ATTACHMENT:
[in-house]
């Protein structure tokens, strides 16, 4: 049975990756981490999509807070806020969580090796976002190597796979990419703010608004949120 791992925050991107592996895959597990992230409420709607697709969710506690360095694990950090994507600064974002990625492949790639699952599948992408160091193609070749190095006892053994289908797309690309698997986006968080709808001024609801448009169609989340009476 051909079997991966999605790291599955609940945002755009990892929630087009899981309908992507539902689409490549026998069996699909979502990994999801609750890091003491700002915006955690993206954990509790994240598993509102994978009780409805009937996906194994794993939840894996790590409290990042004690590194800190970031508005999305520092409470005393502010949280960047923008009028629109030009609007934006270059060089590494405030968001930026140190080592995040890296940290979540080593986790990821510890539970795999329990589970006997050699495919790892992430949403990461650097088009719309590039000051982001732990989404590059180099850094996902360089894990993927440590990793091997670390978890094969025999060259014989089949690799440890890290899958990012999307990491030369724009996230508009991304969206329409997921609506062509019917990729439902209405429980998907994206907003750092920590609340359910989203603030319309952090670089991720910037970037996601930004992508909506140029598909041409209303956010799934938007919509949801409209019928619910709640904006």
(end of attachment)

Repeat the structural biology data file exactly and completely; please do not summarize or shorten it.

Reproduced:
[in-house]
């Protein structure tokens, strides 16, 4: 049975990756981490999509807070806020969580090796976002190597796979990419703010608004949120 791992925050991107592996895959597990992230409420709607697709969710506690360095694990950090994507600064974002990625492949790639699952599948992408160091193609070749190095006892053994289908797309690309698997986006968080709808001024609801448009169609989340009476 051909079997991966999605790291599955609940945002755009990892929630087009899981309908992507539902689409490549026998069996699909979502990994999801609750890091003491700002915006955690993206954990509790994240598993509102994978009780409805009937996906194994794993939840894996790590409290990042004690590194800190970031508005999305520092409470005393502010949280960047923008009028629109030009609007934006270059060089590494405030968001930026140190080592995040890296940290979540080593986790990821510890539970795999329990589970006997050699495919790892992430949403990461650097088009719309590039000051982001732990989404590059180099850094996902360089894990993927440590990793091997670390978890094969025999060259014989089949690799440890890290899958990012999307990491030369724009996230508009991304969206329409997921609506062509019917990729439902209405429980998907994206907003750092920590609340359910989203603030319309952090670089991720910037970037996601930004992508909506140029598909041409209303956010799934938007919509949801409209019928619910709640904006």